In chapter 9 of To Kill a Mockingbird, what is Maycomb's "usual disease"?

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gmuss25 eNotes educator| Certified Educator

In chapter 9, Scout overhears Atticus having a serious conversation with his brother about the trial. When Uncle Jack asks Atticus how bad it's going to be, Atticus tells him that it essentially boils down to Tom Robinson's word against the Ewell family's testimony. Atticus explains to Uncle Jack that the jury cannot possibly take a black man's word over a white man's account, but he intends to "jar the jury a bit" before the case is over. When Uncle Jack suggests that Atticus not defend Tom, he responds by saying,

"You know what’s going to happen as well as I do, Jack, and I hope and pray I can get Jem and Scout through it without bitterness, and most of all, without catching Maycomb’s usual disease. Why reasonable people go stark raving mad when anything involving a Negro comes up, is something I don’t pretend to understand" (Lee, 91).

The "usual disease" that Atticus refers to is Maycomb's prejudice and racism. Atticus mentions that the white people of Maycomb go "stark raving mad" when race relations are brought up. Atticus recognizes how prejudiced much of the town is. The racist citizens of Maycomb criticize Atticus for supporting a black man and also attempt to lynch Tom Robinson. He fears that his children will imitate their racist neighbors and become prejudiced towards black people. He also hopes that they'll survive the trial without bitterness and avoid prejudice of any kind in its aftermath.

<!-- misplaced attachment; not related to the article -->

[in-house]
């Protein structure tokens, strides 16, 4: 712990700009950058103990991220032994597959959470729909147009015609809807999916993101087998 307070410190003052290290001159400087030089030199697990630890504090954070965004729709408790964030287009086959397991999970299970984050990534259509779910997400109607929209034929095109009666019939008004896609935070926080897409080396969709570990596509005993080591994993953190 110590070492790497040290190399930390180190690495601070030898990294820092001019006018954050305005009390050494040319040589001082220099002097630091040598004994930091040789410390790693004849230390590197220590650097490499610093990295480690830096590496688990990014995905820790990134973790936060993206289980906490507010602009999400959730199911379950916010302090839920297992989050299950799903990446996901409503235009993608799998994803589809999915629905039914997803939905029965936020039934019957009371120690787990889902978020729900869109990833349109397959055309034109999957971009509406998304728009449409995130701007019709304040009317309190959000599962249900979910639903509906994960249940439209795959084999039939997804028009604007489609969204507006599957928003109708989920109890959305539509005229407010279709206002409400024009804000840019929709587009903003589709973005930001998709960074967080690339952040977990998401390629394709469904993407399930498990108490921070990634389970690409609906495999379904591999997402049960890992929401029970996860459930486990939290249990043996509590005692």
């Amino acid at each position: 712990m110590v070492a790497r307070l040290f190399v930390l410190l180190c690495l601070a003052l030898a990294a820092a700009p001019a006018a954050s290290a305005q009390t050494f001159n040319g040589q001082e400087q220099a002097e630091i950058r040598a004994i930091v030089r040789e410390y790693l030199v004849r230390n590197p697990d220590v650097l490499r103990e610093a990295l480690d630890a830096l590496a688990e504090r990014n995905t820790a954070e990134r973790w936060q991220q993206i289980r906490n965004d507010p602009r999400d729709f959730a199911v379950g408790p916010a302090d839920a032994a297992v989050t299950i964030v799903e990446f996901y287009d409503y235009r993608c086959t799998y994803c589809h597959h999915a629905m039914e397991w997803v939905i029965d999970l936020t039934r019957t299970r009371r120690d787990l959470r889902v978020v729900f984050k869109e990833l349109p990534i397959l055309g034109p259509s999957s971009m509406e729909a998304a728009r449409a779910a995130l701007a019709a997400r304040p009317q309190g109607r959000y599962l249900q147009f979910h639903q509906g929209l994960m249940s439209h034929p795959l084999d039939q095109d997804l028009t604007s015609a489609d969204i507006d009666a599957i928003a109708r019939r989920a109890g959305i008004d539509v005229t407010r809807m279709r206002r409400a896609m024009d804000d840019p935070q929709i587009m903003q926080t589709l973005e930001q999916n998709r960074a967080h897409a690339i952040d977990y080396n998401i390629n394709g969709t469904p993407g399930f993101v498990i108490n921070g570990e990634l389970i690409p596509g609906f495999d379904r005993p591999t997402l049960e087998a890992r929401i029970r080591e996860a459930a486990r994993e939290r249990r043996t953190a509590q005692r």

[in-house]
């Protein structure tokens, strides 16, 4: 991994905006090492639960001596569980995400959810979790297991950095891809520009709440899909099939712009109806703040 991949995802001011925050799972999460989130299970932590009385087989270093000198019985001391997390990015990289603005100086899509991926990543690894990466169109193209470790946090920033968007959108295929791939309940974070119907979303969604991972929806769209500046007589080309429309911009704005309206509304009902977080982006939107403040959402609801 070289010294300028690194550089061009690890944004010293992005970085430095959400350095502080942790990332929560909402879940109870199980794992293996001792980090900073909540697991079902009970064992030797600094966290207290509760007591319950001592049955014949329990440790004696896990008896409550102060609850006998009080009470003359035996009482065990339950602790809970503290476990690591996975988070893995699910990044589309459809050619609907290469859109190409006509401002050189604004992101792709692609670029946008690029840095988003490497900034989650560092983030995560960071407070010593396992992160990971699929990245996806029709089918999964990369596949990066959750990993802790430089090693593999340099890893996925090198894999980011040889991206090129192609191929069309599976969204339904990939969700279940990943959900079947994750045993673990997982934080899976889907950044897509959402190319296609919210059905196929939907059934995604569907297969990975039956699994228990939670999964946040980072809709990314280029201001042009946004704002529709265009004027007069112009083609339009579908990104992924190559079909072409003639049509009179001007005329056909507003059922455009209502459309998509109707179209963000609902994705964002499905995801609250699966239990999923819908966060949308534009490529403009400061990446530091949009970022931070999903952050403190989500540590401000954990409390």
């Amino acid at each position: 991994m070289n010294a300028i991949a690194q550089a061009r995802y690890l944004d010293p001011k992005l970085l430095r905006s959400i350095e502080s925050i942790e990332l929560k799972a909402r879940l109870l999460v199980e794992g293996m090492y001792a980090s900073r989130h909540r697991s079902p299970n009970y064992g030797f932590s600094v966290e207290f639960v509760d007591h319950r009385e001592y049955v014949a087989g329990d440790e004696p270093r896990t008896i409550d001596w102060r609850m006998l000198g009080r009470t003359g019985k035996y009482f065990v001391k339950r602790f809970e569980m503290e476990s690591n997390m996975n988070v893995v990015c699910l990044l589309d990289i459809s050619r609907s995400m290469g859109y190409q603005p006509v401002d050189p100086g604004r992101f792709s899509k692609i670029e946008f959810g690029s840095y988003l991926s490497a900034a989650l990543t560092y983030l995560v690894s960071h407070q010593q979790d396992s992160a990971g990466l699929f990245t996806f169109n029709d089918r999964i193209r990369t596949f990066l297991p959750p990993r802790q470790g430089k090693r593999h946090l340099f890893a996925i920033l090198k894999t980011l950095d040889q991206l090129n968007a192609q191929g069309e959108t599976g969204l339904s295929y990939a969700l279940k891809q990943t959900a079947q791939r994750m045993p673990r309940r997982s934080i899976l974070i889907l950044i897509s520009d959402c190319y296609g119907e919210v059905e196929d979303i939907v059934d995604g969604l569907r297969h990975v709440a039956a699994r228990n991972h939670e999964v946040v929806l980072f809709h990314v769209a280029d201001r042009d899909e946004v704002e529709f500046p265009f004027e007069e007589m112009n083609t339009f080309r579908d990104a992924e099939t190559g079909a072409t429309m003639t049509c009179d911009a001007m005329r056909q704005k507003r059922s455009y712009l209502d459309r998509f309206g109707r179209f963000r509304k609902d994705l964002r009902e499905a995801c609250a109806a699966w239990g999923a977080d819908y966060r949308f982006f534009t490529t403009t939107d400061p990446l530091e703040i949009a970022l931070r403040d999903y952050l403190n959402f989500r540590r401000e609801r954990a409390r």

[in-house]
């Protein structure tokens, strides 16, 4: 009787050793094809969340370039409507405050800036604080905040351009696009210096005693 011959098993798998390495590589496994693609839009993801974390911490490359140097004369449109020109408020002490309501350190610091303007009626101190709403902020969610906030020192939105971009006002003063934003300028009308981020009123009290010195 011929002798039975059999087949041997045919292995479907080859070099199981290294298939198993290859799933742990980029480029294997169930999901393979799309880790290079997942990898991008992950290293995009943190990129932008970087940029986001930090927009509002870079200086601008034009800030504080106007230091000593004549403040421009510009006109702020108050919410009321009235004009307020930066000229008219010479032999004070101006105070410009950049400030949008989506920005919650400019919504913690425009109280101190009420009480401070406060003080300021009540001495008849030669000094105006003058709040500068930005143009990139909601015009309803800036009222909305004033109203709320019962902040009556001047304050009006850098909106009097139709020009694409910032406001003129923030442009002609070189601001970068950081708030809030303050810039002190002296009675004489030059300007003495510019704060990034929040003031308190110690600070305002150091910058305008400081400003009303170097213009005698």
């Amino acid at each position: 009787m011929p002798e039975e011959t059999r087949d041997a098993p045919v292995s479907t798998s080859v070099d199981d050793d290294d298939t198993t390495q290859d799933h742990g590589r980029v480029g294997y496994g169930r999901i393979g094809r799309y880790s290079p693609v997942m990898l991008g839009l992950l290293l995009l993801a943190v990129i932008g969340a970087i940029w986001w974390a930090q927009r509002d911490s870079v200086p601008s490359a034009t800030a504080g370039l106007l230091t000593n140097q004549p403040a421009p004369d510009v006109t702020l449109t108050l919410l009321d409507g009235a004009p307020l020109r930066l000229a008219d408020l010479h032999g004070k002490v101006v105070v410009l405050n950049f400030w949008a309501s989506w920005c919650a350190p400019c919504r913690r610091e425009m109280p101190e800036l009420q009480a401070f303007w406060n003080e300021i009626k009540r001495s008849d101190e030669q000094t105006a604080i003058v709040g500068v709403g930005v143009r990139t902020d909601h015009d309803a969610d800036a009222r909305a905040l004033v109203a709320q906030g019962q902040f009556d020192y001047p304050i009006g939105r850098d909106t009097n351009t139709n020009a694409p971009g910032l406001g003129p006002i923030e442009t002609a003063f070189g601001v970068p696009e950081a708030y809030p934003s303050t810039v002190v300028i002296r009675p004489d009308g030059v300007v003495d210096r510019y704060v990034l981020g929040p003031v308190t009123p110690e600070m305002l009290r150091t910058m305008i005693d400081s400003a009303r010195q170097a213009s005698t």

mrs-campbell eNotes educator| Certified Educator

When Atticus says this, he is talking to Uncle Jack about the upcoming trial of Tom Robinson, and expressing his fears of how the trial might impact Jem and Scout.  He is worried that Scout will let her temper get the better of her, and that she will try to fight anyone who brings it up; he indirectly warns her against this and asks her to refrain (she is listening behind the door and he knows).  Then, he says that he hopes that he can "get Jem and Scout through it without bitterness, and most of all, without catching Maycomb's usual disease.  Why reasonable people go stark raving mad when anything involving a Negro comes up, is something I don't pretend to understand."  So, the "usual disease" that Atticus is referring to is how people do horrible things because of racism.  Take for example the mob that gathers outside the jailhouse; otherwise decent, law-abiding citizens are overrun by fear and racism, and it prompts them to violence and evil.  This disease-racism infects their blood and makes them behave crazily, just like some real, actual physical diseases can.  So Atticus hopes that Jem and Scout get through the trial without catching the infectious hatred that will be spewed, and that they will "come to [him] for answers instead of listening to the town."

zumba96 | Student

The usual disease is the mindset that the others have set up about racism. Most of the people in Maycomb believe that it is okay to be racist and that Tom deserves to be in jail even though he is innocent. Atticus is worried that Scout will get angry and get into a fight with people who are racist and do not look at the facts. 

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To Kill a Mockingbird

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